I fixated on a Harry Dean Stanton-looking carny with tattoos on his knuckles and scars on his face. His flannel shirt was half unbuttoned and his jeans were covered in grease. Watching him hustle the last dollar off customers by alternately challenging, insulting and teasing their hopes, I felt like I was watching a maestro. A dirty, drug addicted, law evading maestro who was no stranger to sleeping on the ground or walking in the rain. With his gaunt cheekbones and gold capped tooth he was complete outsider to polite society. If he played guitar he could start a band with Keith Ferguson and Hunt Sales.
At the end of the 1980’s in the midst of Reagan’s Cold War, several of the kids ahead of me in school enlisted in the service. The guys who were sort of my punk rock mentors, who taught me about politics and music and relationships, were all gone from Las Cruces leaving us to create excitement and figure things out on our own. The future was staring us right in the face. Standing there in the midway with a cheap vodka buzz, watching the master carny and contemplating the value system of Johnny Cash, I felt some sort of epiphany about my own maturity and independence. There were a lot of stories out there and I wanted to make it my job to live them and tell them. I would continue to trip and fall and plod through life before finding any consistent way to do the things I wanted to do musically but I remembered that night well enough to write a song about it the day Johnny Cash died.
I saw the kid from school again about five years later. He walked in, shoeless, to a bar in Las Cruces I often played with my much more organized band, some members veterans of those same storage unit practice spaces from years earlier. The tall blonde jock bartender immediately began telling him to leave as he’d been banned for stalking one of the regulars. Apparently he’d been caught peeping in her windows and lurking in the bushes around her home. The kid obediently turned to leave but stopped before reaching the door and began hurling a string of obscenities at the much larger bartender, challenging him to fight. The bartender picked up an axe handle and started for the shoeless kid who stepped out the door. The bartender followed, as did everyone in the club. In the parking lot the bartender was waving his stick and telling the kid to stay away when the little dude rushed him and in some move far too quick for my eyes, wrestled the axe handle away effortlessly and stood crazy eyed threatening the stunned and humiliated bigger man. After a tense moment of standoff the kid took off at a full run for the street smashing the axe handle on a fire hydrant breaking it in half, tossing the remnant in the air as he disappeared in to the night.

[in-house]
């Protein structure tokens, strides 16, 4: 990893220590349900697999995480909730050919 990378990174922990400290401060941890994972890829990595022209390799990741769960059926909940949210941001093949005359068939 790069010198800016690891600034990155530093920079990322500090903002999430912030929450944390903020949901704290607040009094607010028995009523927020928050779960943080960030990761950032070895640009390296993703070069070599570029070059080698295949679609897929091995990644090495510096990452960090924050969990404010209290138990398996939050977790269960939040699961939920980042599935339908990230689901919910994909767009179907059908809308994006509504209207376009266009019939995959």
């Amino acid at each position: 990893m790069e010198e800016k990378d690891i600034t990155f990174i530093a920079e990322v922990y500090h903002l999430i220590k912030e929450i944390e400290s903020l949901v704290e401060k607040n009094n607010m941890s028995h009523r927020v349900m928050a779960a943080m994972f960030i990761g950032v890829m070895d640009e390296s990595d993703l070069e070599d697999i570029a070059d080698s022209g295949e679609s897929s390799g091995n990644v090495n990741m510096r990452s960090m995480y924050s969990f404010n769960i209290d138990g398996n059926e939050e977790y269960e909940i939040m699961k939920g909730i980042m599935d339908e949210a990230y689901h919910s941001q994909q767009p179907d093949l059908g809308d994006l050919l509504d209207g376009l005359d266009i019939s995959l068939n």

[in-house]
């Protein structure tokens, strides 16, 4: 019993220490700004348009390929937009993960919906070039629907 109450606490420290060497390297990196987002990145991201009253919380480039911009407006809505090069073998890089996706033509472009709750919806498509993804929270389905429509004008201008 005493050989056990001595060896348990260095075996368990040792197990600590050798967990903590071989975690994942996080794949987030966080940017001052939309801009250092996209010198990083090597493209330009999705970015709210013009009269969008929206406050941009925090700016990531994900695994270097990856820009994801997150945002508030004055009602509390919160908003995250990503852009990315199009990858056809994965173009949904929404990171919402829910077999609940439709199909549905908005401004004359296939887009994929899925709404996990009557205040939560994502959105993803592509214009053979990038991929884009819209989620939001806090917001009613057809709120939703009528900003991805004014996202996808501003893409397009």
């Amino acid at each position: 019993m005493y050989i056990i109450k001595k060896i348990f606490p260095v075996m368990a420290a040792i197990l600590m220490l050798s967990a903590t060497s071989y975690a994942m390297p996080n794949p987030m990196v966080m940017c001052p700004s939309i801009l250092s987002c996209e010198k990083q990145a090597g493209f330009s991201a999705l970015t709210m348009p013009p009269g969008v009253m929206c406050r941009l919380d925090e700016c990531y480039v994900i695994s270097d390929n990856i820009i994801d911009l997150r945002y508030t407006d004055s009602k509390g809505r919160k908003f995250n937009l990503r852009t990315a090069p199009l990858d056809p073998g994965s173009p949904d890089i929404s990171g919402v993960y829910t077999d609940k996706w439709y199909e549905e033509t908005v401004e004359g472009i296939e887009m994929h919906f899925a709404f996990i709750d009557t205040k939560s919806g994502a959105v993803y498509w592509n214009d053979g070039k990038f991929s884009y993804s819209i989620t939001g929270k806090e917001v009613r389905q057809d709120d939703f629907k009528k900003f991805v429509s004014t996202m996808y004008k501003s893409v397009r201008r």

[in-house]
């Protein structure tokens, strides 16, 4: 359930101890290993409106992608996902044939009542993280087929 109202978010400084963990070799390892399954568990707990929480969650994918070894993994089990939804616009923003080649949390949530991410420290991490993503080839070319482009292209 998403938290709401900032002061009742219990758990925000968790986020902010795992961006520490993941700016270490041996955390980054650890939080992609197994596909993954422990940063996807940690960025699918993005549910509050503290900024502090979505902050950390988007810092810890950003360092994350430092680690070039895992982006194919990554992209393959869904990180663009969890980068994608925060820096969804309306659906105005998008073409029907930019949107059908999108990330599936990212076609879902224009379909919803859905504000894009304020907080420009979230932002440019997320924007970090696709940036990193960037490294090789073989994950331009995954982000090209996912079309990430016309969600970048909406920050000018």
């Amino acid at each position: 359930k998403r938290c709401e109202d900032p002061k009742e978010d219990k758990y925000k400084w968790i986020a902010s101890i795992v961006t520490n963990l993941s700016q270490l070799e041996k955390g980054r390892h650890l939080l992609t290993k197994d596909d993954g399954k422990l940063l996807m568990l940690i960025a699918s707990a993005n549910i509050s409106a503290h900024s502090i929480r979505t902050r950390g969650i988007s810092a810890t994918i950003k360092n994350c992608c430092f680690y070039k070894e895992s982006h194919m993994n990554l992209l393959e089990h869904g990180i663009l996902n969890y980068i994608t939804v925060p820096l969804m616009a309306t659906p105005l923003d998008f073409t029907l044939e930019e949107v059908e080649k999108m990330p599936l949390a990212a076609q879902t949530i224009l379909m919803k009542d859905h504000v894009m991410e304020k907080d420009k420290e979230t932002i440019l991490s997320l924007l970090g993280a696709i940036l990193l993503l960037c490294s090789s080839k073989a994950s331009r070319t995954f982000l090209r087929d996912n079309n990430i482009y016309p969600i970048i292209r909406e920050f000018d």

The following song was released on a record I put out in 2008 called Nature of the Blues. I poured my heart and soul in to making the album. Many of the songs were conceived while I was driving a delivery truck back and forth to Houston. I had no radio and would have to sing to myself to stay entertained. Ron Flynt, Vicente Rodriguez and I played most of the instruments with a few guest spots by Ponty Bone, Jud Newcomb and Larry Tracy. We play a few of the songs live with my current band but not this one, although I’ll do it solo every so often. The groove was influenced by the Band’s take on “Long Black Veil” and the words just evolved from wanting to write something about Johnny Cash, who never made it in to the song.